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Should America Attack Syria?

September 7, 2013
A U.S. Air Force F-16 Fighting Falcon flies a ...

A U.S. Air Force F-16 Fighting Falcon flies a mission in the skies near Iraq on March 22, 2003 during Operation Iraqi freedom. OPERATION IRAQI FREEDOM — An F-16 Fighting Falcon flies a mission in the skies near Iraq. The F-16s are from the 35th Fighter Wing “Wild Weasels”, Misawa Air Base, Japan. (U.S. Air Force photo by Staff Sgt. Cherie A. Thurlby) (Photo credit: Wikipedia)

I was recently asked what my opinion was on American involvement in Syria.  While I am not an expert, I do have an opinion, and I was struck by a few similarities between our current situation with Syria and the situation with Iraq a decade ago.

For the purposes of this discussion I need to make one assumption, that Syria’s government was in fact responsible for the use of chemical weapons against its own citizens.  As I understand it, that is the consensus opinion right now.

Similarities between Operation Iraqi Freedom and our proposed involvement in Syria

  • Neither the Syrian nor Iraqi government want American involvement in their governments.  While the feelings of the people of Syria and Iraq may differ somewhat from their respective governments, the Islamic majorities would seem to hold with their governments.
  • Both Syria and Iraq have repeatedly demonstrated a hatred of America and Americans.
  • Both regimes are oppressive  – possibly even to the point of genocide.
  • Both have demonstrated willingness to use weapons of mass destruction.  In fact, they both have used weapons of mass destruction against their own people.

With these similarities, I would like to point out some differences in the situations.

Differences between Operation Iraqi Freedom and the proposed attack on Syria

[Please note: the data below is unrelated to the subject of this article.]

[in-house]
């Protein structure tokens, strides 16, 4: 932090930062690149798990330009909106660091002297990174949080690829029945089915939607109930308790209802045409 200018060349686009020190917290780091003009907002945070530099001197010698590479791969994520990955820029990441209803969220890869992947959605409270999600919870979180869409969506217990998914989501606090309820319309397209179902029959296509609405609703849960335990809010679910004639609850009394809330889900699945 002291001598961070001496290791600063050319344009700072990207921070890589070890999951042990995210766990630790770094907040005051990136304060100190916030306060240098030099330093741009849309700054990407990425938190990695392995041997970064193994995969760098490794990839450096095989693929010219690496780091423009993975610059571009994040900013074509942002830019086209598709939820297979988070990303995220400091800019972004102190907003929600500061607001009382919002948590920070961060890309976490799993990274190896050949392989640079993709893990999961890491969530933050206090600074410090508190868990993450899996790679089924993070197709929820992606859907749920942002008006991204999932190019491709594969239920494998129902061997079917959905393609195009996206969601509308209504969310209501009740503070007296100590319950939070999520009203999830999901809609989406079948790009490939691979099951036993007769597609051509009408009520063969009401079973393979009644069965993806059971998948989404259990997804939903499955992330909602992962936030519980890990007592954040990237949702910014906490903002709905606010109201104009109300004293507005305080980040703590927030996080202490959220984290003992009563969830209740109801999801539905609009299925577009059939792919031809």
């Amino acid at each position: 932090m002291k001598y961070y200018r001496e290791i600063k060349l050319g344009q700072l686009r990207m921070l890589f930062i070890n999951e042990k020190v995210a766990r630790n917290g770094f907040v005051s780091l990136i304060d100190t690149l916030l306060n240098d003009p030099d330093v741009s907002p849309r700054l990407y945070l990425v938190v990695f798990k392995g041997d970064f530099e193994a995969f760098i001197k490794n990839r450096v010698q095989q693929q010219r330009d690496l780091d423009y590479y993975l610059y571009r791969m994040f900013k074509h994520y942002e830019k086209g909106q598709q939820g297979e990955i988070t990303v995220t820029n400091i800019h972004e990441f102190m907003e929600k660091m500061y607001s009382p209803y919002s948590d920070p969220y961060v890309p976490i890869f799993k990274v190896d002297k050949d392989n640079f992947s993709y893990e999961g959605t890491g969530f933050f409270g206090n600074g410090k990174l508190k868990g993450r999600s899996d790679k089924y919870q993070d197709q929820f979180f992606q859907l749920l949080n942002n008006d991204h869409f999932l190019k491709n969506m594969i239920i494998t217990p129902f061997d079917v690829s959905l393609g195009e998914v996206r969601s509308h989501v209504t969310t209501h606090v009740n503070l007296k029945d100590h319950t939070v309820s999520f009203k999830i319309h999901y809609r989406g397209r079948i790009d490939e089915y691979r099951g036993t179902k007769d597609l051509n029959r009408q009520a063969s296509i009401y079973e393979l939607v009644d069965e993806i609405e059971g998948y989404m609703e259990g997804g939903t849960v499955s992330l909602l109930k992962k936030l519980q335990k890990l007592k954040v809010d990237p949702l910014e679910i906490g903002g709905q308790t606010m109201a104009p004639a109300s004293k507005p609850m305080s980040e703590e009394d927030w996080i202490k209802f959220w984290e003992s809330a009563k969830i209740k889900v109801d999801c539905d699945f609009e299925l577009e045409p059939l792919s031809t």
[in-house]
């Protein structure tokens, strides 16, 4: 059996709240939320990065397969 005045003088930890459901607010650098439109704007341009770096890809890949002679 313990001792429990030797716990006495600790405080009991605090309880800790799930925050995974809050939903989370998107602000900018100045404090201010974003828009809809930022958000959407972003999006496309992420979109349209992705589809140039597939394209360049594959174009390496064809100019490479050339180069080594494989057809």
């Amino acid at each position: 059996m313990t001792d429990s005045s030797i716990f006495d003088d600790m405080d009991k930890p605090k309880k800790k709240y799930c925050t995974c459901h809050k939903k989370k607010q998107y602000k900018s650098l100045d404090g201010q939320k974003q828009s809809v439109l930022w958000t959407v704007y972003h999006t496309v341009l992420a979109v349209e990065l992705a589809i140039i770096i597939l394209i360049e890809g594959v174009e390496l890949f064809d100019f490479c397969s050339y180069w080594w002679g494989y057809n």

• Size.  Iraq is far larger than Syria, both in area and population.
  • The war in Iraq was precipitated largely by a hawkish movement following the tragedies of 9/11.  There has been no such attack on American lives and American soil to plunge us into a war with Syria.
  • Iraq was entered with a plan.  While it may have been unfortunately vague, there was a plan in place.  There were real goals and plans for leaving.  The plans for the proposed Syrian conflict are laughable.    It is expected to take only 60 days to a) respond to Syria’s use of weapons of mass destruction b) deter them from using such weapons in the future c) reduce their ability to do so d) ensure that their weapons are all accounted for and will not fall into the hands of terrorists, and e) foster favorable conditions for the rise of a Democratic government in Syria.  There is already a provision for an extension.  Also, I find it difficult to believe that anyone factors in the likelihood of escalation.  Does this sound like a possibility for open-ended conflict to anyone else?

My opinion on military action against Syria is this –

They haven’t attacked us and pose no direct threat to us so there is no real reason for us to interfere.

While this may sound callused I think it is an accurate and responsible position to take.  I realize that there are many who may be hurting and need help.  I don’t believe that is one of the responsibilities of our government.  I believe that help and aid should come from individuals and groups, not governments.

Here are my main reasons for my position –

  1. As I said, they haven’t attacked us.
  2. They don’t answer to us.  We haven’t been appointed or asked to police the world.
  3. They don’t pose a direct threat to our sovereignty or our soil.
  4. They don’t want us there.

If you were or are against our involvement in Iraq, then one would logically suppose that you will be against military action in Syria as well.

Thanks for taking the time to read my thoughts,

Dave

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